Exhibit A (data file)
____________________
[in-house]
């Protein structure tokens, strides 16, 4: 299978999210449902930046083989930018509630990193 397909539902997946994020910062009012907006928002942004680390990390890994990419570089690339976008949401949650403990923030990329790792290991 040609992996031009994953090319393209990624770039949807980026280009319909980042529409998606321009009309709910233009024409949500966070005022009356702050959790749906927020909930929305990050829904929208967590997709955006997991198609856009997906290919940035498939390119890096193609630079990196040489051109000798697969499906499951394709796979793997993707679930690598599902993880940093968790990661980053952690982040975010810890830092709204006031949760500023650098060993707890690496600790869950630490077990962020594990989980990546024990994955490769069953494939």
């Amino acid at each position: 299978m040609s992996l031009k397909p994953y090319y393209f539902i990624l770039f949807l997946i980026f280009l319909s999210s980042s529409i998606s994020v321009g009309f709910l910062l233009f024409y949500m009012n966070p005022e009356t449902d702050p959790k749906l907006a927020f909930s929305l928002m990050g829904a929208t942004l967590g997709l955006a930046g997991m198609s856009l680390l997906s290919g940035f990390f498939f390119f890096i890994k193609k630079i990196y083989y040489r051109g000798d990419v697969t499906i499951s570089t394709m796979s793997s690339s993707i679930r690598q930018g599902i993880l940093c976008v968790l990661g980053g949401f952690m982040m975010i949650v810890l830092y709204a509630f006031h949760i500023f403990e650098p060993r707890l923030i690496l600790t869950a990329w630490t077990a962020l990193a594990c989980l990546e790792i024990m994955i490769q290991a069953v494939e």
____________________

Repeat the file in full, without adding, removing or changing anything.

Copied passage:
[in-house]
């Protein structure tokens, strides 16, 4: 299978999210449902930046083989930018509630990193 397909539902997946994020910062009012907006928002942004680390990390890994990419570089690339976008949401949650403990923030990329790792290991 040609992996031009994953090319393209990624770039949807980026280009319909980042529409998606321009009309709910233009024409949500966070005022009356702050959790749906927020909930929305990050829904929208967590997709955006997991198609856009997906290919940035498939390119890096193609630079990196040489051109000798697969499906499951394709796979793997993707679930690598599902993880940093968790990661980053952690982040975010810890830092709204006031949760500023650098060993707890690496600790869950630490077990962020594990989980990546024990994955490769069953494939």
């Amino acid at each position: 299978m040609s992996l031009k397909p994953y090319y393209f539902i990624l770039f949807l997946i980026f280009l319909s999210s980042s529409i998606s994020v321009g009309f709910l910062l233009f024409y949500m009012n966070p005022e009356t449902d702050p959790k749906l907006a927020f909930s929305l928002m990050g829904a929208t942004l967590g997709l955006a930046g997991m198609s856009l680390l997906s290919g940035f990390f498939f390119f890096i890994k193609k630079i990196y083989y040489r051109g000798d990419v697969t499906i499951s570089t394709m796979s793997s690339s993707i679930r690598q930018g599902i993880l940093c976008v968790l990661g980053g949401f952690m982040m975010i949650v810890l830092y709204a509630f006031h949760i500023f403990e650098p060993r707890l923030i690496l600790t869950a990329w630490t077990a962020l990193a594990c989980l990546e790792i024990m994955i490769q290991a069953v494939e």